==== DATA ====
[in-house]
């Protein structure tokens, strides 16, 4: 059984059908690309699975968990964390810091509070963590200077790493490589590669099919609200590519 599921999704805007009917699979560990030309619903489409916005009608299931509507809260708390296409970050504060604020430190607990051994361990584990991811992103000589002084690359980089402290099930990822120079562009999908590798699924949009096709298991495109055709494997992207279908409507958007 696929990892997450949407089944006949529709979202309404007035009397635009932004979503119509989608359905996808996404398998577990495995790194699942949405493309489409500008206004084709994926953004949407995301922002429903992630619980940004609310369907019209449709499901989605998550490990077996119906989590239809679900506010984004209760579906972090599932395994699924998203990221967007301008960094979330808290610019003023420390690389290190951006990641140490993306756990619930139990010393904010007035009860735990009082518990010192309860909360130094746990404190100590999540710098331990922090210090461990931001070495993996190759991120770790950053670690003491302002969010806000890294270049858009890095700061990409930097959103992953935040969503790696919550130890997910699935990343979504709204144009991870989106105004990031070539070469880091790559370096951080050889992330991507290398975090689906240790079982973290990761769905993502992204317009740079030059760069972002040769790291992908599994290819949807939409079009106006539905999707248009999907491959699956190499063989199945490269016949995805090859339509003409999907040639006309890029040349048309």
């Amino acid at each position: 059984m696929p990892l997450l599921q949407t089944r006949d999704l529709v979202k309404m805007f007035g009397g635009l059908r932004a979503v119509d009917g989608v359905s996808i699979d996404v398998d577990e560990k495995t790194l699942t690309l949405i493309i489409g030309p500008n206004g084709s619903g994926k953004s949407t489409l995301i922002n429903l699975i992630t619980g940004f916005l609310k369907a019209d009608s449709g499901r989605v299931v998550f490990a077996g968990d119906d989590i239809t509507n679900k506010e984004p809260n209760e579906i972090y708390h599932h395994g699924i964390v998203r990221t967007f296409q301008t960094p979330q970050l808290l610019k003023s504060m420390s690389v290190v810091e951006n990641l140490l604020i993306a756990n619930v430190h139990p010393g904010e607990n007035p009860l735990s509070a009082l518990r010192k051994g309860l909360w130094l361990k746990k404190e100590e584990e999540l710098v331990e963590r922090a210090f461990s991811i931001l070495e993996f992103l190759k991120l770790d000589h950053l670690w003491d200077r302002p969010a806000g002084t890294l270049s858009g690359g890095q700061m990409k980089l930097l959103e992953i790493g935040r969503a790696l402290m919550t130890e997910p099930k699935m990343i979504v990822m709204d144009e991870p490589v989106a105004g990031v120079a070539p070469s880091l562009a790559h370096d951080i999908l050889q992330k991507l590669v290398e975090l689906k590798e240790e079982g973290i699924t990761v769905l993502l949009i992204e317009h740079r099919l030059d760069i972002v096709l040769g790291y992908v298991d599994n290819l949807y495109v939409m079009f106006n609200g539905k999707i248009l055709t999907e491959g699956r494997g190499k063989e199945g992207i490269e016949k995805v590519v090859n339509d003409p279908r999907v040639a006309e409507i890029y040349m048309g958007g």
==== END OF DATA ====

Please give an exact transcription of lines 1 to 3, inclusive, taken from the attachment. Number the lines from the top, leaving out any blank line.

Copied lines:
[in-house]
């Protein structure tokens, strides 16, 4: 059984059908690309699975968990964390810091509070963590200077790493490589590669099919609200590519 599921999704805007009917699979560990030309619903489409916005009608299931509507809260708390296409970050504060604020430190607990051994361990584990991811992103000589002084690359980089402290099930990822120079562009999908590798699924949009096709298991495109055709494997992207279908409507958007 696929990892997450949407089944006949529709979202309404007035009397635009932004979503119509989608359905996808996404398998577990495995790194699942949405493309489409500008206004084709994926953004949407995301922002429903992630619980940004609310369907019209449709499901989605998550490990077996119906989590239809679900506010984004209760579906972090599932395994699924998203990221967007301008960094979330808290610019003023420390690389290190951006990641140490993306756990619930139990010393904010007035009860735990009082518990010192309860909360130094746990404190100590999540710098331990922090210090461990931001070495993996190759991120770790950053670690003491302002969010806000890294270049858009890095700061990409930097959103992953935040969503790696919550130890997910699935990343979504709204144009991870989106105004990031070539070469880091790559370096951080050889992330991507290398975090689906240790079982973290990761769905993502992204317009740079030059760069972002040769790291992908599994290819949807939409079009106006539905999707248009999907491959699956190499063989199945490269016949995805090859339509003409999907040639006309890029040349048309």
């Amino acid at each position: 059984m696929p990892l997450l599921q949407t089944r006949d999704l529709v979202k309404m805007f007035g009397g635009l059908r932004a979503v119509d009917g989608v359905s996808i699979d996404v398998d577990e560990k495995t790194l699942t690309l949405i493309i489409g030309p500008n206004g084709s619903g994926k953004s949407t489409l995301i922002n429903l699975i992630t619980g940004f916005l609310k369907a019209d009608s449709g499901r989605v299931v998550f490990a077996g968990d119906d989590i239809t509507n679900k506010e984004p809260n209760e579906i972090y708390h599932h395994g699924i964390v998203r990221t967007f296409q301008t960094p979330q970050l808290l610019k003023s504060m420390s690389v290190v810091e951006n990641l140490l604020i993306a756990n619930v430190h139990p010393g904010e607990n007035p009860l735990s509070a009082l518990r010192k051994g309860l909360w130094l361990k746990k404190e100590e584990e999540l710098v331990e963590r922090a210090f461990s991811i931001l070495e993996f992103l190759k991120l770790d000589h950053l670690w003491d200077r302002p969010a806000g002084t890294l270049s858009g690359g890095q700061m990409k980089l930097l959103e992953i790493g935040r969503a790696l402290m919550t130890e997910p099930k699935m990343i979504v990822m709204d144009e991870p490589v989106a105004g990031v120079a070539p070469s880091l562009a790559h370096d951080i999908l050889q992330k991507l590669v290398e975090l689906k590798e240790e079982g973290i699924t990761v769905l993502l949009i992204e317009h740079r099919l030059d760069i972002v096709l040769g790291y992908v298991d599994n290819l949807y495109v939409m079009f106006n609200g539905k999707i248009l055709t999907e491959g699956r494997g190499k063989e199945g992207i490269e016949k995805v590519v090859n339509d003409p279908r999907v040639a006309e409507i890029y040349m048309g958007g």